Short Film Review: Yellow

Yellow

Giallo is a genre of film and literature that though popular with horror fans seems to have taken a step back into the shadows as of late.  The most notable example of the genre I can think of in recent time is Andreas Marschall’s Masks.  The genre is still around you just have to have the desire to search for it (as in the case of Masks).  This is why, as a fan I was happy to review an email giving me the opportunity to review the short film Yellow by Ryan Haysom an English born director now based in Germany.  As you may know Giallo translated from Italian literally means Yellow, so you can see where this short is going.

Yellow follows the story of a man obsessed with a serial killer who in turn is obsessed with him.  He sits waiting for the next call to say the killer has killed again, mocked that it was done for him though in some perverse way he almost expects it so he can torture himself with the fact the murder was done for him.  When the call comes, he knows the killer will strike again so he goes out into the night to hunt down the killer, the question has to be is he going to save the next victim or is there more to the story than meets the eye?

Yellow is very much in the Giallo style, all the expected tropes are there.  The faceless killer, the violent and bloody deaths and a liberal splattering of nudity.  The gore is effective and realistic yet over the top fitting the Giallo style.  I was impressed with the fact that the music felt very much like a Goblin produced soundtrack, the heavy synthesised music adding the tension in just the right places to add to the feeling of oppression, yet when not needed did not intrude on the more important aspects of the scene when silence added the subtlety that was required.  This felt very much like an Argento style Giallo, even down to what felt like a homage to the famous opening scene of The Bird with the Crystal Plumage where the hero is powerless to save the women being murdered as he is trapped behind a locked glass door and the killer having the power.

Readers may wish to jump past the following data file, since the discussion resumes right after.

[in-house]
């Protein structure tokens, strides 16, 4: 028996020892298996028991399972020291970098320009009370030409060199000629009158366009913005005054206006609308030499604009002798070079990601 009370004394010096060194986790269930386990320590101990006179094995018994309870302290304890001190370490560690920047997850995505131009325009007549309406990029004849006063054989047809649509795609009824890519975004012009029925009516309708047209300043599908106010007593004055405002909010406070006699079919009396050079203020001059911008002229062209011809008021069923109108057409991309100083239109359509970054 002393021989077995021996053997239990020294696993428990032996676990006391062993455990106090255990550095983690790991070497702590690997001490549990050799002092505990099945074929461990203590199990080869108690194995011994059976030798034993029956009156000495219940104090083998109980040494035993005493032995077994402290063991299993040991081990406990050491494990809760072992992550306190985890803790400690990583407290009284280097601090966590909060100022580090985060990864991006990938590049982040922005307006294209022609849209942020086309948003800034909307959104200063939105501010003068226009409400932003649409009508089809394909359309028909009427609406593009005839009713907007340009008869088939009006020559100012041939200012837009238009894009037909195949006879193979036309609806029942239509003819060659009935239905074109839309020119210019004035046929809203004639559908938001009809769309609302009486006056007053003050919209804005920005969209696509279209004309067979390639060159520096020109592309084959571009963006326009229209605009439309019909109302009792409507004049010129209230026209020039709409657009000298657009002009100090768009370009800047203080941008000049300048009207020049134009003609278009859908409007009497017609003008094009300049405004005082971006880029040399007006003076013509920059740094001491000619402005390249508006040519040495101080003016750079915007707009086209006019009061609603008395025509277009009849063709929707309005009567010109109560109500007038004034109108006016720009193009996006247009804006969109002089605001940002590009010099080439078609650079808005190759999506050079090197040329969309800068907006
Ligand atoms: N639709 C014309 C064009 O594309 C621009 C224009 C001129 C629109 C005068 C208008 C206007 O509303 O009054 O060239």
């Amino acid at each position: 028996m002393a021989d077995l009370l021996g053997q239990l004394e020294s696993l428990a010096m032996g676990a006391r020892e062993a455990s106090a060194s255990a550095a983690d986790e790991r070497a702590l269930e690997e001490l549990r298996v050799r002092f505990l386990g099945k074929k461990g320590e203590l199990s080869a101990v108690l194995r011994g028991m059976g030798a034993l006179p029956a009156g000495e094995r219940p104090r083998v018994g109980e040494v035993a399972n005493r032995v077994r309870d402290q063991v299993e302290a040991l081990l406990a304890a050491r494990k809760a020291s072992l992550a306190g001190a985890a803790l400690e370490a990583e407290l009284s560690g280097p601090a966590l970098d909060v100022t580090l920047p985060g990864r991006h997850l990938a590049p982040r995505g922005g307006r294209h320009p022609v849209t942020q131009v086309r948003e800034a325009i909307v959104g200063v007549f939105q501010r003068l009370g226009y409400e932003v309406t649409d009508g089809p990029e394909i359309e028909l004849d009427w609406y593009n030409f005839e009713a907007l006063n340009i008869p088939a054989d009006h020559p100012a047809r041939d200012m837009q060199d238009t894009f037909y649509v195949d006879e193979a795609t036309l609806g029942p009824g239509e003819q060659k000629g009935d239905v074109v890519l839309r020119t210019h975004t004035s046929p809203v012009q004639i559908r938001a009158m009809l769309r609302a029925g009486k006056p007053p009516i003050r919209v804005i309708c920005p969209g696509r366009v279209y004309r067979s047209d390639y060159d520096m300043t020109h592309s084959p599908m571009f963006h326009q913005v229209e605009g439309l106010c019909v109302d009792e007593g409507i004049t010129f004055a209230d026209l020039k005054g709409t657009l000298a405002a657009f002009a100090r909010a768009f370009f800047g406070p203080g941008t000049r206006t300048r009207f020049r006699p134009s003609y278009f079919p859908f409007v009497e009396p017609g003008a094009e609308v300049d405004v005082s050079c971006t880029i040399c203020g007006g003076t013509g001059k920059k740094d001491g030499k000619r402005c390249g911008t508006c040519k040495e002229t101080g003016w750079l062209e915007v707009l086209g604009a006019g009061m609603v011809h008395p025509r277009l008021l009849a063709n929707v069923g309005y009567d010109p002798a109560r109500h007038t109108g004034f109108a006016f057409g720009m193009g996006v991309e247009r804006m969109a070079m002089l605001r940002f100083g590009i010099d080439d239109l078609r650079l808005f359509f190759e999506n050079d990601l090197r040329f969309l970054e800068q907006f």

The most effective shorts I’ve seen are often the ones that have a limited script and rely on body language; Yellow fits this perfectly.  The lead character played by Stephen M. Gilbert never talks, the only person who does is the masked killer and this is done through telephone calls and recordings.  This means that Gilbert has to act out the characters feelings through his facial expressions and body language, which he does very well.  You can tell that this man has been weighed down by the years of hunting for the killer and the years have taken their toll.   We don’t get much information but I personally feel he was a failed detective and this case had almost beaten him, his only redemption would be to catch the killer and finally be at peace.  This is never told to us of course, it just fits the Giallo style and the character that Gilbert is portraying.  Even if he was never a detective it’s true to say that this is a man who has been pushed to the limits.

The killer, in true Giallo style is faceless we know much about him other than the killings and his style of violence, and his very cool mask of course.  Typical of the genre the violence is against the women and while over the top is gory and realistic, sharp metallic objects are used in fitting ways with other methods used to dominate the victim to the killers will, this is not a place for imaginative killings though, just good old fashioned tried and trusted methods.  The fact we learn very little of him is part of the enigma of his character, we only know what we need to and we wish we knew more.

Mention has to be given to the cinematography of the short, there are some stand out moments in the story that impressed me a lot.  Moving away from the standard style of shot the camera was used to not only catch the watchers eye to hints of what is to come but to also disorientate us.  The Director of Photography Jon Britt really did a good job in getting the Giallo feel, while at times moving away from it slightly when needed, just to add that extra edge.

It’s interesting to note that this was a crowd funded short, and if this is an example of what can be done it’s good to see that directors can get backing to create true innovation in the horror genre.  The only thing I can really complain about is that it’s too short, I want a full length film of this.  When you’ve finished watching it you’ll feel there was more to the story, I have my own theory as to what the truth was behind some of the more surreal shots, and what the story as a whole means but if there is one thing I can say about Yellow, is that it’s a strong example of classic Giallo meets modern day thriller and one that will have you begging for more.

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